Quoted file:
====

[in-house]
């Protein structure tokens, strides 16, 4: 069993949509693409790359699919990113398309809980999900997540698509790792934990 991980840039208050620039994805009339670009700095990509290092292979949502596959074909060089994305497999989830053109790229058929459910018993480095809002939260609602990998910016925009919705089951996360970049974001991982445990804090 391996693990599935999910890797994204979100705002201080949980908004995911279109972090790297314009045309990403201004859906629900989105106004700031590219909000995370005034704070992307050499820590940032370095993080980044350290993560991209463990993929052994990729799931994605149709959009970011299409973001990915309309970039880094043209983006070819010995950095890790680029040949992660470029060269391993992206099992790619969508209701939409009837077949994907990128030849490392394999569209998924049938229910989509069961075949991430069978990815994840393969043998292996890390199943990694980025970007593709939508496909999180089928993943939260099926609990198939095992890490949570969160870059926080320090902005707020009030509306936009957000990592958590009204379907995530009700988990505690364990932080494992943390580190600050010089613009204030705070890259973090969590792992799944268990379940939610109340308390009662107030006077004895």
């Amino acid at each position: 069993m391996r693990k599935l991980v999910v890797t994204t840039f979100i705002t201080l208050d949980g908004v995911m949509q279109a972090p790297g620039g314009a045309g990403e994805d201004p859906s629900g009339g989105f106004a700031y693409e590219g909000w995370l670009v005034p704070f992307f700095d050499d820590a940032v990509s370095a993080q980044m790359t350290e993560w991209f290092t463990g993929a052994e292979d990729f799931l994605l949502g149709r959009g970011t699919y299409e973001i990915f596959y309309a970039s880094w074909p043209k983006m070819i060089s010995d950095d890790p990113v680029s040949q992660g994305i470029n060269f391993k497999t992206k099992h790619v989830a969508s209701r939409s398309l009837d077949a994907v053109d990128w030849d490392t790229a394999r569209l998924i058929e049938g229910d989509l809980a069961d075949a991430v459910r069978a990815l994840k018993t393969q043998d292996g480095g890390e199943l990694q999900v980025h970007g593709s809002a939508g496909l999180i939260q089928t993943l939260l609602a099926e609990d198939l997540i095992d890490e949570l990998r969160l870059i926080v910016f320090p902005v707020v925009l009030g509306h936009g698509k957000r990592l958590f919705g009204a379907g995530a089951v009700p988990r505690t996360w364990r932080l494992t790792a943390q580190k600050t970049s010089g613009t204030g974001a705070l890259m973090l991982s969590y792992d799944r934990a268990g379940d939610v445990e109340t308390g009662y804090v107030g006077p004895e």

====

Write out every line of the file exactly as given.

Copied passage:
[in-house]
């Protein structure tokens, strides 16, 4: 069993949509693409790359699919990113398309809980999900997540698509790792934990 991980840039208050620039994805009339670009700095990509290092292979949502596959074909060089994305497999989830053109790229058929459910018993480095809002939260609602990998910016925009919705089951996360970049974001991982445990804090 391996693990599935999910890797994204979100705002201080949980908004995911279109972090790297314009045309990403201004859906629900989105106004700031590219909000995370005034704070992307050499820590940032370095993080980044350290993560991209463990993929052994990729799931994605149709959009970011299409973001990915309309970039880094043209983006070819010995950095890790680029040949992660470029060269391993992206099992790619969508209701939409009837077949994907990128030849490392394999569209998924049938229910989509069961075949991430069978990815994840393969043998292996890390199943990694980025970007593709939508496909999180089928993943939260099926609990198939095992890490949570969160870059926080320090902005707020009030509306936009957000990592958590009204379907995530009700988990505690364990932080494992943390580190600050010089613009204030705070890259973090969590792992799944268990379940939610109340308390009662107030006077004895």
């Amino acid at each position: 069993m391996r693990k599935l991980v999910v890797t994204t840039f979100i705002t201080l208050d949980g908004v995911m949509q279109a972090p790297g620039g314009a045309g990403e994805d201004p859906s629900g009339g989105f106004a700031y693409e590219g909000w995370l670009v005034p704070f992307f700095d050499d820590a940032v990509s370095a993080q980044m790359t350290e993560w991209f290092t463990g993929a052994e292979d990729f799931l994605l949502g149709r959009g970011t699919y299409e973001i990915f596959y309309a970039s880094w074909p043209k983006m070819i060089s010995d950095d890790p990113v680029s040949q992660g994305i470029n060269f391993k497999t992206k099992h790619v989830a969508s209701r939409s398309l009837d077949a994907v053109d990128w030849d490392t790229a394999r569209l998924i058929e049938g229910d989509l809980a069961d075949a991430v459910r069978a990815l994840k018993t393969q043998d292996g480095g890390e199943l990694q999900v980025h970007g593709s809002a939508g496909l999180i939260q089928t993943l939260l609602a099926e609990d198939l997540i095992d890490e949570l990998r969160l870059i926080v910016f320090p902005v707020v925009l009030g509306h936009g698509k957000r990592l958590f919705g009204a379907g995530a089951v009700p988990r505690t996360w364990r932080l494992t790792a943390q580190k600050t970049s010089g613009t204030g974001a705070l890259m973090l991982s969590y792992d799944r934990a268990g379940d939610v445990e109340t308390g009662y804090v107030g006077p004895e």